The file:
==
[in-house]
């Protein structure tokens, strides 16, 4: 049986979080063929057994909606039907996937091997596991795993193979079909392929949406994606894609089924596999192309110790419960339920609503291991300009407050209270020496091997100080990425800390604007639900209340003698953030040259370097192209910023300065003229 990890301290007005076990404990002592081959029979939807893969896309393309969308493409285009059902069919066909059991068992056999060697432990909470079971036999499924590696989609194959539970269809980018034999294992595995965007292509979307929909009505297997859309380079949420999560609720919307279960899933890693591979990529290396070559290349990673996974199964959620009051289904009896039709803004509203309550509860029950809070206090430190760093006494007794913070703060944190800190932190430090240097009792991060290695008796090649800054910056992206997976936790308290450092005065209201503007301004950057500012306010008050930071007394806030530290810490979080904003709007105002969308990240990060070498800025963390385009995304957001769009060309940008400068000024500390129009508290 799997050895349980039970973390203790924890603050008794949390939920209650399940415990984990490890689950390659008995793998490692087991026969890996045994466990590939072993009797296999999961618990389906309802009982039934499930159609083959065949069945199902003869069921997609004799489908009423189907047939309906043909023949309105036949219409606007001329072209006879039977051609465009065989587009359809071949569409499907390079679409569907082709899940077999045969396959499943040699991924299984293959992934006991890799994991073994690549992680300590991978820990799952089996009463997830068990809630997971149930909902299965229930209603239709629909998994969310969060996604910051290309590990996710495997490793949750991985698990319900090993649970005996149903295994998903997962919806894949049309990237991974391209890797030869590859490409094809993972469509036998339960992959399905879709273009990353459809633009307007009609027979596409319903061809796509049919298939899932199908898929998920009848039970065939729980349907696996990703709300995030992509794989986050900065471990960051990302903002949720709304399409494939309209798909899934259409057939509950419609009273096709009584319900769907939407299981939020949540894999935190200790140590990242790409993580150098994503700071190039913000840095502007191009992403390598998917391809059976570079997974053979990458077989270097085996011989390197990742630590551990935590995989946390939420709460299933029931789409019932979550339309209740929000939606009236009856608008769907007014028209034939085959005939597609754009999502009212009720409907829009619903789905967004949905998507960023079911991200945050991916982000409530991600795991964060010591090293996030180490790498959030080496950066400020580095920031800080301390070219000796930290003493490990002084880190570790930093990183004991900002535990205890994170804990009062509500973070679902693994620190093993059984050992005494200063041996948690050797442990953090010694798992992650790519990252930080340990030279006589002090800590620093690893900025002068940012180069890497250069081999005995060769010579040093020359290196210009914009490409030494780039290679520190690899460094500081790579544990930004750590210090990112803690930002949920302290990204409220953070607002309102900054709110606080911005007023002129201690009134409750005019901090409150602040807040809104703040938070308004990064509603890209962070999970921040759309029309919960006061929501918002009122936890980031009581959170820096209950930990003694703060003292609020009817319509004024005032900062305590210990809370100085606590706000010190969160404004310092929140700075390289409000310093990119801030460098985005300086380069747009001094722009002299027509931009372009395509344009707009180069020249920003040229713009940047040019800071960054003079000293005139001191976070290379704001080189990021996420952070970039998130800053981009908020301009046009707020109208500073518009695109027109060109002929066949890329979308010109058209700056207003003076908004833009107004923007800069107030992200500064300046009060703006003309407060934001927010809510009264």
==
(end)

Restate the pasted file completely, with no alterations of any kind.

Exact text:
[in-house]
């Protein structure tokens, strides 16, 4: 049986979080063929057994909606039907996937091997596991795993193979079909392929949406994606894609089924596999192309110790419960339920609503291991300009407050209270020496091997100080990425800390604007639900209340003698953030040259370097192209910023300065003229 990890301290007005076990404990002592081959029979939807893969896309393309969308493409285009059902069919066909059991068992056999060697432990909470079971036999499924590696989609194959539970269809980018034999294992595995965007292509979307929909009505297997859309380079949420999560609720919307279960899933890693591979990529290396070559290349990673996974199964959620009051289904009896039709803004509203309550509860029950809070206090430190760093006494007794913070703060944190800190932190430090240097009792991060290695008796090649800054910056992206997976936790308290450092005065209201503007301004950057500012306010008050930071007394806030530290810490979080904003709007105002969308990240990060070498800025963390385009995304957001769009060309940008400068000024500390129009508290 799997050895349980039970973390203790924890603050008794949390939920209650399940415990984990490890689950390659008995793998490692087991026969890996045994466990590939072993009797296999999961618990389906309802009982039934499930159609083959065949069945199902003869069921997609004799489908009423189907047939309906043909023949309105036949219409606007001329072209006879039977051609465009065989587009359809071949569409499907390079679409569907082709899940077999045969396959499943040699991924299984293959992934006991890799994991073994690549992680300590991978820990799952089996009463997830068990809630997971149930909902299965229930209603239709629909998994969310969060996604910051290309590990996710495997490793949750991985698990319900090993649970005996149903295994998903997962919806894949049309990237991974391209890797030869590859490409094809993972469509036998339960992959399905879709273009990353459809633009307007009609027979596409319903061809796509049919298939899932199908898929998920009848039970065939729980349907696996990703709300995030992509794989986050900065471990960051990302903002949720709304399409494939309209798909899934259409057939509950419609009273096709009584319900769907939407299981939020949540894999935190200790140590990242790409993580150098994503700071190039913000840095502007191009992403390598998917391809059976570079997974053979990458077989270097085996011989390197990742630590551990935590995989946390939420709460299933029931789409019932979550339309209740929000939606009236009856608008769907007014028209034939085959005939597609754009999502009212009720409907829009619903789905967004949905998507960023079911991200945050991916982000409530991600795991964060010591090293996030180490790498959030080496950066400020580095920031800080301390070219000796930290003493490990002084880190570790930093990183004991900002535990205890994170804990009062509500973070679902693994620190093993059984050992005494200063041996948690050797442990953090010694798992992650790519990252930080340990030279006589002090800590620093690893900025002068940012180069890497250069081999005995060769010579040093020359290196210009914009490409030494780039290679520190690899460094500081790579544990930004750590210090990112803690930002949920302290990204409220953070607002309102900054709110606080911005007023002129201690009134409750005019901090409150602040807040809104703040938070308004990064509603890209962070999970921040759309029309919960006061929501918002009122936890980031009581959170820096209950930990003694703060003292609020009817319509004024005032900062305590210990809370100085606590706000010190969160404004310092929140700075390289409000310093990119801030460098985005300086380069747009001094722009002299027509931009372009395509344009707009180069020249920003040229713009940047040019800071960054003079000293005139001191976070290379704001080189990021996420952070970039998130800053981009908020301009046009707020109208500073518009695109027109060109002929066949890329979308010109058209700056207003003076908004833009107004923007800069107030992200500064300046009060703006003309407060934001927010809510009264």